Closet organization doesn’t always mean sacrificing personal touches

Chris Van Pelt and his wife, Penny, knew what they wanted for their bedroom closet: the ability to actually see what they have.

He and his wife had been living in their house for 25 years, with two 8-by-10-foot walk-in closets. As their family grew and the years passed, they started running out of places to put things. They decided to remodel the home and create a functional closet with more features. “We wanted it to be a room that … you actually enjoyed being in, even though it was your closet,” Van Pelt says.

The Van Pelts worked with designer Felicity Dupont at Inspired Closets BR to craft their dream space: one with dark walls and hardwood floors. For a personal touch, they added a glasstop vanity, which Van Pelt, who is a glasswork expert with M&M Glass Company, commissioned himself.

Van Pelt did research before deciding on the black color scheme. “It looks very elegant, but it’s not over the top,” he says. “And with the gold accents, the first thing you think is New Orleans Saints.”

The closet is now exceptionally organized with nearly every shoe and every stitch of clothing right there in plain sight. When Chris and Penny enter their closet now, they can see everything, just as they had always wanted. “I think it looks like us,” he says. “It looks like me and Penny.”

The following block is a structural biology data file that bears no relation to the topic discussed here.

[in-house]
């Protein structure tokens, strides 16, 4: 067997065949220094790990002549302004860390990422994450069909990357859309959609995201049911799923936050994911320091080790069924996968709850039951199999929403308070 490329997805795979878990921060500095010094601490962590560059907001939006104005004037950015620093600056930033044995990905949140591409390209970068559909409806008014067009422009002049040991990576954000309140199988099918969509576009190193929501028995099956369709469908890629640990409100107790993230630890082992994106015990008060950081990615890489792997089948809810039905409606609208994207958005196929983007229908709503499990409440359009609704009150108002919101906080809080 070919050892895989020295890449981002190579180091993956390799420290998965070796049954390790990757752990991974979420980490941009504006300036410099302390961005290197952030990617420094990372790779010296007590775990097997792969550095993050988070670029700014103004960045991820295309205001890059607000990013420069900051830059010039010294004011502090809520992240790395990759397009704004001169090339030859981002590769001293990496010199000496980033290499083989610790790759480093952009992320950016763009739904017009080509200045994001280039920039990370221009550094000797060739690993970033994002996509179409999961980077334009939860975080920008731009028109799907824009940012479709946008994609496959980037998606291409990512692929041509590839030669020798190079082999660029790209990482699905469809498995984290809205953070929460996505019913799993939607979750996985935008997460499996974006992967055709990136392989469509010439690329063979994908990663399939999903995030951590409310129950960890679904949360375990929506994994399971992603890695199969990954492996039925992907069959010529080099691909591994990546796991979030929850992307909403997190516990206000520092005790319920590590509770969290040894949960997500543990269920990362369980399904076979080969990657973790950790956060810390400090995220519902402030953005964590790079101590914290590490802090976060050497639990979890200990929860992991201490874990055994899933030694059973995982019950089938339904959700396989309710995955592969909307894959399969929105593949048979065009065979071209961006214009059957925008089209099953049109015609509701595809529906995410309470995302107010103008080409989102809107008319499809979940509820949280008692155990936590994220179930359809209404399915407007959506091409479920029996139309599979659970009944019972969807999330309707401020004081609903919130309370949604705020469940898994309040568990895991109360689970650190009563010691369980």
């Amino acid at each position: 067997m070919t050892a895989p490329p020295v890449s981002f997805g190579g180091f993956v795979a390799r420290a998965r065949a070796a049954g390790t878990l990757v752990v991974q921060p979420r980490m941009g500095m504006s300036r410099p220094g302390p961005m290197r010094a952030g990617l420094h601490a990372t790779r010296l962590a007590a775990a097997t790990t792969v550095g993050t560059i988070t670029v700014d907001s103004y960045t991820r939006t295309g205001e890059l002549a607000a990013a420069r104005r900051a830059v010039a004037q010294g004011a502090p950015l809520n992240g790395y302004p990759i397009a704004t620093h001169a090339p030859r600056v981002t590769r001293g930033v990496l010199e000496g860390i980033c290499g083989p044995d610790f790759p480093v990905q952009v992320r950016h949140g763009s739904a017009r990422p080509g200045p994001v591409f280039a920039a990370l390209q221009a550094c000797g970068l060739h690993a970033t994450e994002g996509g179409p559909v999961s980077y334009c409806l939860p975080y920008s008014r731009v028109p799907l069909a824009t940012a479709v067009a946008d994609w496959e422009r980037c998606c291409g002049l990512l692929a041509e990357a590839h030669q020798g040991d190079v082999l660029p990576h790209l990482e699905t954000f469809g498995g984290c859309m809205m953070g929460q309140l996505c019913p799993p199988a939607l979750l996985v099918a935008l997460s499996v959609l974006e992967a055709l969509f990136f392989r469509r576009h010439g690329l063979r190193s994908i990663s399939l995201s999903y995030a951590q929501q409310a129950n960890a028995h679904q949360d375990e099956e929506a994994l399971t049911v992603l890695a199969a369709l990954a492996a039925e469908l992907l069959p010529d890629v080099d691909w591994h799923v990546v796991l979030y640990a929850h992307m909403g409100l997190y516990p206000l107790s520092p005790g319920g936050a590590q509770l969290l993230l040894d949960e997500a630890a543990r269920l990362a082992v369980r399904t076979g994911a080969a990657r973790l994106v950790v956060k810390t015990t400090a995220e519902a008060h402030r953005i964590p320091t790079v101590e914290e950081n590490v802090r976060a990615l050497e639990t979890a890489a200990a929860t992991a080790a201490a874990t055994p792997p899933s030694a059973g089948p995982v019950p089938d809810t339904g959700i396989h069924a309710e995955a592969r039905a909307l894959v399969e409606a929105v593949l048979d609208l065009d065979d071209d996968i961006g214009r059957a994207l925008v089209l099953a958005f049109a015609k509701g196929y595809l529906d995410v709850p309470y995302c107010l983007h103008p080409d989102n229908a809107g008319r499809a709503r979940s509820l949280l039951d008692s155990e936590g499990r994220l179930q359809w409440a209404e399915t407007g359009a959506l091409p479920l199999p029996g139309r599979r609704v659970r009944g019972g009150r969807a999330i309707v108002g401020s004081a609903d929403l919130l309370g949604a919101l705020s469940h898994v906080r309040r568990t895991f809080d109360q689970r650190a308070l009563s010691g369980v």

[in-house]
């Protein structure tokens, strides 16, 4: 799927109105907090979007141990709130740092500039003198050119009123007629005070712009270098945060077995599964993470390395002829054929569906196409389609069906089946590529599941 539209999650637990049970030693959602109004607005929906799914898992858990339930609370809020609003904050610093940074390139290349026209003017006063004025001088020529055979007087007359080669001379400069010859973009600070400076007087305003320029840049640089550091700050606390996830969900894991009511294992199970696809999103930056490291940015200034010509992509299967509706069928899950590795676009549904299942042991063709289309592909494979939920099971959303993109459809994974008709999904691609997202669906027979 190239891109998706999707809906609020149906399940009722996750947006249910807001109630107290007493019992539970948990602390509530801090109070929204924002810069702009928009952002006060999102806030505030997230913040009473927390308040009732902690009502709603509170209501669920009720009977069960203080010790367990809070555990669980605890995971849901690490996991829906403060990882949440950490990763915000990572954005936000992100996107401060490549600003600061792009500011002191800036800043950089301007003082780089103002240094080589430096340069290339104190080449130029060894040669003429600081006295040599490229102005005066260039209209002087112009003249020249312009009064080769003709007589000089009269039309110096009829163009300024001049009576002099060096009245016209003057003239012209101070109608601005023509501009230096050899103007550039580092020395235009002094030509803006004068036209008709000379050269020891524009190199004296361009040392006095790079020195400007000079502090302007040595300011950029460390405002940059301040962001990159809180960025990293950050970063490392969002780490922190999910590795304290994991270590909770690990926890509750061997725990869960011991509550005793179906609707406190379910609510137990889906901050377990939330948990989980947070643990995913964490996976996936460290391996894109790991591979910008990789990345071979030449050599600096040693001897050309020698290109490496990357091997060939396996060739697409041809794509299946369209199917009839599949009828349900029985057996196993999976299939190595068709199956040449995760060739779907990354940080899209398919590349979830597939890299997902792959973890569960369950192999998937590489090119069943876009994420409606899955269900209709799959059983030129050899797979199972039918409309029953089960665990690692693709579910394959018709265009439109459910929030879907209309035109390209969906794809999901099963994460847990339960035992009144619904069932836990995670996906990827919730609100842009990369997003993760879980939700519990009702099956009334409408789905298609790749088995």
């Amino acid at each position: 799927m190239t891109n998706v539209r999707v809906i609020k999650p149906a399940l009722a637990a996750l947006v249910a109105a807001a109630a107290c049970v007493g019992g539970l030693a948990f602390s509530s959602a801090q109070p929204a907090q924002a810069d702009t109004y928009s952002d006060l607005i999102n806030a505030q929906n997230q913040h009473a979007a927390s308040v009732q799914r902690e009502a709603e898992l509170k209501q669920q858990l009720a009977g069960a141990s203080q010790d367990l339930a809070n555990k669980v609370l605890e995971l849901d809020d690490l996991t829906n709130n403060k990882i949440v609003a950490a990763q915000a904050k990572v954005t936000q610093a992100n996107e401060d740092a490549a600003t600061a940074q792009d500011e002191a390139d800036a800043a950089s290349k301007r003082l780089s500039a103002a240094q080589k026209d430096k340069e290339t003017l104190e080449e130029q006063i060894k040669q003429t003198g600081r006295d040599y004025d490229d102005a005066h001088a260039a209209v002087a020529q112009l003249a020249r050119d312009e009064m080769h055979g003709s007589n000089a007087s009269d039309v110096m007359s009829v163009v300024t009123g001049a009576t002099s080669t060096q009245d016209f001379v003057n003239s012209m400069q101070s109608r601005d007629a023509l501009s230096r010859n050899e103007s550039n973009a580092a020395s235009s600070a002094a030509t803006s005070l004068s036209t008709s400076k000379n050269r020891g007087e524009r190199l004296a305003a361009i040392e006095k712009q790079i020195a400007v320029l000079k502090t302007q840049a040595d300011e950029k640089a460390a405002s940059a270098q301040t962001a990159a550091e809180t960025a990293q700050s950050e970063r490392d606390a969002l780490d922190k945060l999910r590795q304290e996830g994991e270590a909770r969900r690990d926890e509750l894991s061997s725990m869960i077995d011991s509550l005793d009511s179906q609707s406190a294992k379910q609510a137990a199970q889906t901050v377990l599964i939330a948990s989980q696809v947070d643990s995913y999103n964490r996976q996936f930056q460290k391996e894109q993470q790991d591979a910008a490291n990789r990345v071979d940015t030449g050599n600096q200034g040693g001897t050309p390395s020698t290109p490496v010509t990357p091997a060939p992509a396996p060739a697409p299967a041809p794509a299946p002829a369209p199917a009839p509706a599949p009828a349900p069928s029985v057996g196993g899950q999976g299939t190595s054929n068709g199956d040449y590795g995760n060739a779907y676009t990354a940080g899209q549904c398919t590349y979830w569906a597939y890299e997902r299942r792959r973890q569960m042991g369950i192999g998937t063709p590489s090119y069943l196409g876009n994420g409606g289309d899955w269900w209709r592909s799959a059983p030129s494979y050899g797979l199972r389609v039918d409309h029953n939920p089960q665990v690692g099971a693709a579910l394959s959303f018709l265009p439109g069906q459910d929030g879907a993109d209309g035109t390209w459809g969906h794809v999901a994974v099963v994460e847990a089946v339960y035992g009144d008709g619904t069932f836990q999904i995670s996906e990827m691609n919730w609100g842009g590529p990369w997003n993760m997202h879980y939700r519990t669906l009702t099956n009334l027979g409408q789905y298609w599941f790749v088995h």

Declutter: Unused items in the closet have got to go.

Don’t put long items in the middle of the rack: Maxi dresses or evening gowns in the middle of a clothing rack surrounded by shorter items can give the illusion of less space and look disorganized.

Move least worn items to the corners: Clothes that aren’t worn often, like formalwear, should move to the corners of to make space for the clothes and items you wear most often. Don’t give them prime real estate.

Keep it within reach: If you can’t reach the racks, Inspired Closets recommends trying to lower them. If that’s not doable, though, definitely don’t put items you use frequently up on a high shelf.

Use felt hangers: They’re sleek, stylish, and don’t take up as much space as their clunkier plastic counterparts. Pro tip: They’re also super affordable on Amazon.

Choose your color scheme according to size: If you have a larger closet, you can experiment with darker cabinet and wall colors, as Chris did with his black walls. If you have a medium or small closet, it’s best to stick with lighter colors, which tend to open up the space.

This article was originally published in the 225 Extra: 2018 Spaces & Places issue. Click here to read more articles from this issue.